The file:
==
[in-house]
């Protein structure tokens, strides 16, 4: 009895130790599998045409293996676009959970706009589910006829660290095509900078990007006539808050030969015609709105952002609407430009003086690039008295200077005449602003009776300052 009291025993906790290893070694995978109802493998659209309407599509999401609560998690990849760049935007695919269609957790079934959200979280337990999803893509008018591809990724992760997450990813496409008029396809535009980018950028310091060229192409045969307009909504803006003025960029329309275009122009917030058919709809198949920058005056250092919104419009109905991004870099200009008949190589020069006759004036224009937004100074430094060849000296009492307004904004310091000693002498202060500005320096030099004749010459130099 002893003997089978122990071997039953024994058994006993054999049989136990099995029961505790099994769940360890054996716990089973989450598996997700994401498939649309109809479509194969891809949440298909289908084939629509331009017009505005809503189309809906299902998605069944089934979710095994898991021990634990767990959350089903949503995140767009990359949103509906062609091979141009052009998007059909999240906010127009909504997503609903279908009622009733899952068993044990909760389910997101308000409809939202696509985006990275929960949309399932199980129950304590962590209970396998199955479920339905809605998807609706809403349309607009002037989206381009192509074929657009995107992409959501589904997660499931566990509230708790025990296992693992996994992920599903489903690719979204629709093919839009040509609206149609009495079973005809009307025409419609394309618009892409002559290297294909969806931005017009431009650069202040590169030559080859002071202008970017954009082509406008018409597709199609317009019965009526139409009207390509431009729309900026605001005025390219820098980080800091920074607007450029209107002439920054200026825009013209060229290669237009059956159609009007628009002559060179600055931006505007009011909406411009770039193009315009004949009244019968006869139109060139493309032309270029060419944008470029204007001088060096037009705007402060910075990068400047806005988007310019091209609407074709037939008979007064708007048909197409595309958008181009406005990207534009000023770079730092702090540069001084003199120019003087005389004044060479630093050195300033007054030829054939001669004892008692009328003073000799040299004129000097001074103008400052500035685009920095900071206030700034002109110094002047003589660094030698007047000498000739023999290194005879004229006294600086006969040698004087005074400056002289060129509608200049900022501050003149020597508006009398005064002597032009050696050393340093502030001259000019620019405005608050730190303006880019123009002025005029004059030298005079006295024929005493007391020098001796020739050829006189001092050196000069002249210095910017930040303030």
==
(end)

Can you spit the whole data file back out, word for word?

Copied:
[in-house]
């Protein structure tokens, strides 16, 4: 009895130790599998045409293996676009959970706009589910006829660290095509900078990007006539808050030969015609709105952002609407430009003086690039008295200077005449602003009776300052 009291025993906790290893070694995978109802493998659209309407599509999401609560998690990849760049935007695919269609957790079934959200979280337990999803893509008018591809990724992760997450990813496409008029396809535009980018950028310091060229192409045969307009909504803006003025960029329309275009122009917030058919709809198949920058005056250092919104419009109905991004870099200009008949190589020069006759004036224009937004100074430094060849000296009492307004904004310091000693002498202060500005320096030099004749010459130099 002893003997089978122990071997039953024994058994006993054999049989136990099995029961505790099994769940360890054996716990089973989450598996997700994401498939649309109809479509194969891809949440298909289908084939629509331009017009505005809503189309809906299902998605069944089934979710095994898991021990634990767990959350089903949503995140767009990359949103509906062609091979141009052009998007059909999240906010127009909504997503609903279908009622009733899952068993044990909760389910997101308000409809939202696509985006990275929960949309399932199980129950304590962590209970396998199955479920339905809605998807609706809403349309607009002037989206381009192509074929657009995107992409959501589904997660499931566990509230708790025990296992693992996994992920599903489903690719979204629709093919839009040509609206149609009495079973005809009307025409419609394309618009892409002559290297294909969806931005017009431009650069202040590169030559080859002071202008970017954009082509406008018409597709199609317009019965009526139409009207390509431009729309900026605001005025390219820098980080800091920074607007450029209107002439920054200026825009013209060229290669237009059956159609009007628009002559060179600055931006505007009011909406411009770039193009315009004949009244019968006869139109060139493309032309270029060419944008470029204007001088060096037009705007402060910075990068400047806005988007310019091209609407074709037939008979007064708007048909197409595309958008181009406005990207534009000023770079730092702090540069001084003199120019003087005389004044060479630093050195300033007054030829054939001669004892008692009328003073000799040299004129000097001074103008400052500035685009920095900071206030700034002109110094002047003589660094030698007047000498000739023999290194005879004229006294600086006969040698004087005074400056002289060129509608200049900022501050003149020597508006009398005064002597032009050696050393340093502030001259000019620019405005608050730190303006880019123009002025005029004059030298005079006295024929005493007391020098001796020739050829006189001092050196000069002249210095910017930040303030």